Insider trading cases have grabbed the headlines over the last few years, shaking hedge funds, the financial world and even celebrities.
In fact, in the last five years, there have been more than 70 convictions for insider trading in the U.S. The list of individuals and companies caught up in the crackdown by the SEC and the Justice Department seems almost endless, from SAC Capital to Raj Rajaratnam.
Is it any wonder that 70% of Americans think those who work on Wall Street would break the law just to earn a lot money, Knut Rostad writes in his blog on ThinkAdvisor: 5 Years On, Americans See Wall St. as “Foreign … a Culture Apart”.
Of course, the urge to use a little secret info to make a mint is nothing new. When ThinkAdvisor went to compile a who’s who of insider trading miscreants, it wasn’t hard to find cases from the 1990s, the 1980s and one we couldn’t resist from way back in the Roaring ’20s, though he wasn’t convicted.
Check out our Top 11 Wall St. Crooks: Insider Trading. We’ve counted them down from the lowest to highest amount stolen in terms of 2013 dollars.
(Honorable Mention, since everything he did was legal, but he had a law named after him–in a bad way)
Albert H. Wiggin: $4 million ($54.7 million today) in 1929
Kind of like the modern godfather/figurehead of insider trading, Wiggin is the one man on our list who got away with his “crime.” Still, his misdeeds created such public outrage that the practice of shorting your own company’s stock provoked the passage of a namesake law outlawing it, thw Wiggins Act. Wiggin, the head of Chase National Bank, shorted 40,000 shares in the company, giving him every reason to see the bank fail. October 1929 might have been a black month for most investors, but Wiggin made out like, well, a bandit. Looking for a place to vent its anger, the public settled on Wiggin. Although, at the time what he did wasn’t illegal, public pressure forced Wiggin to forgo his $100,000 ($1.3 million today) annual pension. And his name does live on in the law books.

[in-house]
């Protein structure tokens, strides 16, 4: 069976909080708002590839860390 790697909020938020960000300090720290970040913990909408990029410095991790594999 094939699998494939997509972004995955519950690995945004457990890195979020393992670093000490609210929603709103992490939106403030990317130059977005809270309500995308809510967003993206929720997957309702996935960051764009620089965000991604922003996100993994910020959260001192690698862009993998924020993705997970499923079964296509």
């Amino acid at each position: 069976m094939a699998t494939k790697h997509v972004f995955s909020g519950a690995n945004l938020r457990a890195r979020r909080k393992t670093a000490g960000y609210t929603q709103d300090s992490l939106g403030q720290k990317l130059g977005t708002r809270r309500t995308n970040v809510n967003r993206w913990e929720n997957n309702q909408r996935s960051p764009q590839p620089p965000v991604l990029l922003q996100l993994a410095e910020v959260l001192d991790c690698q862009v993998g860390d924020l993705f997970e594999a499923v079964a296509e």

10. Marilyn Star, $88,135 ($128,000 today) in 1997-98
She might be at No. 10 on our list, but Marilyn Star is our favorite insider trader. After all, she is the only porn star we’ve come across who was convicted of illicit stock trading. Star, who was born Kathryn Gannon, first came to public notice in a series of X-rated films in the early ’90s. That work led to high-end strip club appearances. After a divorce she started “dating” James McDermott, a banking exec with Keefe, Bruyette & Woods. A little pillow talk later and Star had some insider information about bank mergers with which to purchase stocks. In 2002, she pleaded guilty to insider trading charges and served three months in prison. She has been quoted as saying she was a naive young woman who listened to an older man. McDermott pleaded guilty to stock fraud, served five months in jail and agreed to pay $230,000 to victims of the scheme.
9. Martha Stewart: $280,000 ($360,000 today) in 2004
No list of insider trading cases would be complete without the queen of baking, home decorating and crafts products. Stewart created a cottage industry around her television show and magazine that seemed unstoppable. Unstoppable until she was charged with insider trading in 2004. The amount involved might be chump change – $280,000 worth of ImClone stock – but the media attention on the case was around the clock. Stewart spent five months in prison and agreed to a ban on serving on the boards of public companies in 2006 and paid $195,000 ($226,000 today) in fines and penalties. The ban ended in 2011 and she returned to the head of her namesake company. After her stint in the big house, Stewart maintained her sense of humor, exchanging barbs with David Letterman about her time away.
8. Donald Johnson: $755,000 ($846,000 today) in 2007
Being an executive of a stock exchange ought to fund a very nice lifestyle, but that apparently wasn’t enough for the Nasdaq’s chief, Donald Johnson. Johnson was convicted in 2011 of using insider information to trade shares of United Therapeutics, Honda and other companies from 2006 to 2009. Johnson’s job on the market intelligence desk made him privy to all kinds of secrets that could move markets. He used the info to hi advantage and, ultimately, to his detriment. He pleaded guilty to one count of insider trading and was sentenced to three and a half years in prison and ordered to make restitution. The Wall Street Journal reported that after his arrest Johnson said he was gratified by support he received from colleagues and would not ask them to write letters to the court on his behalf. What a guy.